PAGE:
CY-2 (长樱-2) is a development of CY-1, and it is based on C-802 missile, sharing the same turbo jet engine. The missile is in limited service in Chinese navy after numerous tests, the last of which was the test of the air-launched version, which was successfully completed by Harbin SH-5 in 1994. The major improvement is the range of this weapon is tripled to 30 nautical miles (56 km), but the speed is reduced to subsonic level from the 1.5 Mach of CY-1. Just like the way CY-1 can be stored and launched from the container/launcher of C-801, CY-2 can be stored and launched from the container/launcher of C-802. The publicized data for CY-2 includes:

  • Diameter: 36 cm
  • Wingspan: 118 cm
  • Weight: 610 kg
  • Speed: Mach 0.9
  • Length: 450 cm
  • Range: 55 km

Although a development of CY-1, CY-2 is not exactly the replacement of CY-1 and the two are used concurrently by the Chinese navy. One of the reason is that due to space limitation, most of the light surface combatants of the Chinese navy cannot accommodate the large complex sonars on board larger warships. The range of smaller sonars on these light surface combatants of in Chinese navy is less than that of CY-2, and thus the longer range of CY-2 can not be fully exploited if it is on board these smaller surface combatants. As a result, CY-1 remains on board submarine chasers where rocket propelled ASW torpedoes (or ASW rockets) are deployed, while CY-2 is often deployed on larger warships. Another reason for keep CY-1 in the inventory is that CY-1 can be put away and stored like a log without maintenance for sometime, but CY-2 requires periodically maintenance in storage.

Just like CY-1, CY-2 is also frequently but erroneously referred as an ASW missile, while in reality it is not, because there is not any guidance at the stage of aerial flight. Developer has claimed that CY-2 can also be armed with a depth charge instead of a lightweight torpedo, but there is no indication of such version has ever entered Chinese service. There are claims of CY-2 being test fired by Chinese submarines, but there is no confirmation that CY-2 has been deployed on Chinese submarines due to lack of information.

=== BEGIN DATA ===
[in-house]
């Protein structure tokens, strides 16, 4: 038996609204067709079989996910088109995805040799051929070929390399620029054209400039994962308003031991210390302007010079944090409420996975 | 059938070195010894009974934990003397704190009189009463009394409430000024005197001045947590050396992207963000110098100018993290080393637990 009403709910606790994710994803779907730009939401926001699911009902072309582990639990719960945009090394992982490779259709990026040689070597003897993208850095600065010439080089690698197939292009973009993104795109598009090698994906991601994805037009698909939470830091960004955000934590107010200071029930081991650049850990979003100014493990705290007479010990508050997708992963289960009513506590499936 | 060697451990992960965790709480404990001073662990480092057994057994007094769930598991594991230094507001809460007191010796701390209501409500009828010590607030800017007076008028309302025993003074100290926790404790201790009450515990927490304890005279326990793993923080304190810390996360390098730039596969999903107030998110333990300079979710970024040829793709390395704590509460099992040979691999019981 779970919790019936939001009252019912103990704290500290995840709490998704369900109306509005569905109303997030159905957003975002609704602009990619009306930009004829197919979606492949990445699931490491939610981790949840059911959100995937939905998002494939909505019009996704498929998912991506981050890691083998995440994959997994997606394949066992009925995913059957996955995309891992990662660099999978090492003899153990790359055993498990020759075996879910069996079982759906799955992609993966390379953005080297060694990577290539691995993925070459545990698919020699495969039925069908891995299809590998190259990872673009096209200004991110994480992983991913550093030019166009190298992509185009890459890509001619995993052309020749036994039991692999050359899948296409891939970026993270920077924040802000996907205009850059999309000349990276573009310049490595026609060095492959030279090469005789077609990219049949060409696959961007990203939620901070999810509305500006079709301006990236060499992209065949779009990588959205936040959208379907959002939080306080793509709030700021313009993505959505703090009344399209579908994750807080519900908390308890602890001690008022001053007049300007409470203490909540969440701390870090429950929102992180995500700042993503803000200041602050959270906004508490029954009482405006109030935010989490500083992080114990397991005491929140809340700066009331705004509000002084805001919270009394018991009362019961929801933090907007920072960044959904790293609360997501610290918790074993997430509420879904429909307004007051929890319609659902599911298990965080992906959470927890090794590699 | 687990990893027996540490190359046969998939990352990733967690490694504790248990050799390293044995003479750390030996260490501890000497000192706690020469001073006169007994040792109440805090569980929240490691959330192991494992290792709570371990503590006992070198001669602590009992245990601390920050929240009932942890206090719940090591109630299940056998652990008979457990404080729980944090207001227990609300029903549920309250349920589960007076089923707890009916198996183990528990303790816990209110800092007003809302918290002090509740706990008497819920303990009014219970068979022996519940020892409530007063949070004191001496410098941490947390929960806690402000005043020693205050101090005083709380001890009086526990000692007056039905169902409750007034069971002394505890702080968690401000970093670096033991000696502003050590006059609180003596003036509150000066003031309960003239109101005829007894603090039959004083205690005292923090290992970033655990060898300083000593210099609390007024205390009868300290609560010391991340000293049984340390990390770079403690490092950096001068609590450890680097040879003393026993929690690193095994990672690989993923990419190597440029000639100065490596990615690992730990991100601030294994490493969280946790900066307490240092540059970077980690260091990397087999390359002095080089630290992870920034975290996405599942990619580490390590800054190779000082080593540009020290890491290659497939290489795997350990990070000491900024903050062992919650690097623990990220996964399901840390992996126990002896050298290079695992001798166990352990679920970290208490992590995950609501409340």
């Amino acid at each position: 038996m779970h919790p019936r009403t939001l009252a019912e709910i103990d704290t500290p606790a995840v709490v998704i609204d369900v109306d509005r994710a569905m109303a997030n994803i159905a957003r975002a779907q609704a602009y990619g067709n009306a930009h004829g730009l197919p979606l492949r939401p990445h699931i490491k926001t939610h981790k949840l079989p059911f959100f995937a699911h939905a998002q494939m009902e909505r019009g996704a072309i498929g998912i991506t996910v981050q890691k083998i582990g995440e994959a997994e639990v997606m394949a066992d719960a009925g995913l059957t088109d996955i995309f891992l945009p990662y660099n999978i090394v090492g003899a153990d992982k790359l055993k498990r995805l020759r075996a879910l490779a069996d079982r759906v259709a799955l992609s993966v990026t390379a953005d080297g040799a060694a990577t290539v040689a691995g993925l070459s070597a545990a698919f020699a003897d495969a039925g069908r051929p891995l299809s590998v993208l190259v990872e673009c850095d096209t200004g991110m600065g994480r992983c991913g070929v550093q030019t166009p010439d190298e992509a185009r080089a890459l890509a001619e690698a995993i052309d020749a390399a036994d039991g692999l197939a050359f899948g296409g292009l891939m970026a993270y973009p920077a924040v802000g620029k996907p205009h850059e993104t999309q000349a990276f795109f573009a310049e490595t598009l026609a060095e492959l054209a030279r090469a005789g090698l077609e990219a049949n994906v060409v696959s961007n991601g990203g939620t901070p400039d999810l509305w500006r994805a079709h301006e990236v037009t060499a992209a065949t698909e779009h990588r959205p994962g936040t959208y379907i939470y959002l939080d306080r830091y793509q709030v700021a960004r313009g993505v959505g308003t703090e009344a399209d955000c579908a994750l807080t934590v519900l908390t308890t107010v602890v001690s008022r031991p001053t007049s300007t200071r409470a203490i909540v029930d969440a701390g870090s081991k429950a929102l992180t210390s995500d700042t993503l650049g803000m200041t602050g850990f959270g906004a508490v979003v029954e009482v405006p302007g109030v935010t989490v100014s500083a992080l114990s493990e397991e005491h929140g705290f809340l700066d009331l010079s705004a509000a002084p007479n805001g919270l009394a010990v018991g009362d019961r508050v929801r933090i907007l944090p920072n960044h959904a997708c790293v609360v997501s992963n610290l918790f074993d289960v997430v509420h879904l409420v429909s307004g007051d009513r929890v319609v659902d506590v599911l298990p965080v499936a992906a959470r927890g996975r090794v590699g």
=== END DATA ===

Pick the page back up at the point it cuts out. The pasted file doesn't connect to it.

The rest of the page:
The latest member of Chinese CY-series ASW weaponry is CY-3 (长樱-3), which is a development of CY-2. Like CY-2, CY-3 can be launched from a variety of platforms, including aircraft, surface ships, submarines, land vehicles, and coastal shore batteries. However, despite the successful completion of the development and receiving state certification for service, only very limited number are in service with Chinese navy, mostly for long term evaluation purposes. CY-3 is facing stiff competition from another Chinese missile CJ-1, which is also under Chinese naval evaluation, and the final selection has not been decided yet.

CY-3 is basically a CY-2 with one-way data link added, so that targeting information can be received from platforms such as aircraft and surface ships. This is considered helpful when targeting information is changed after the weapon is launched, as in the case of the targeting information being updated: Several attack plans are pre-programmed in the computer on board the torpedo carried by the weapon, and when target update occurs, the new information is passed on the weapon, so that the torpedo carried can switch to the best attack plan from the original one selected prior to the update.

See also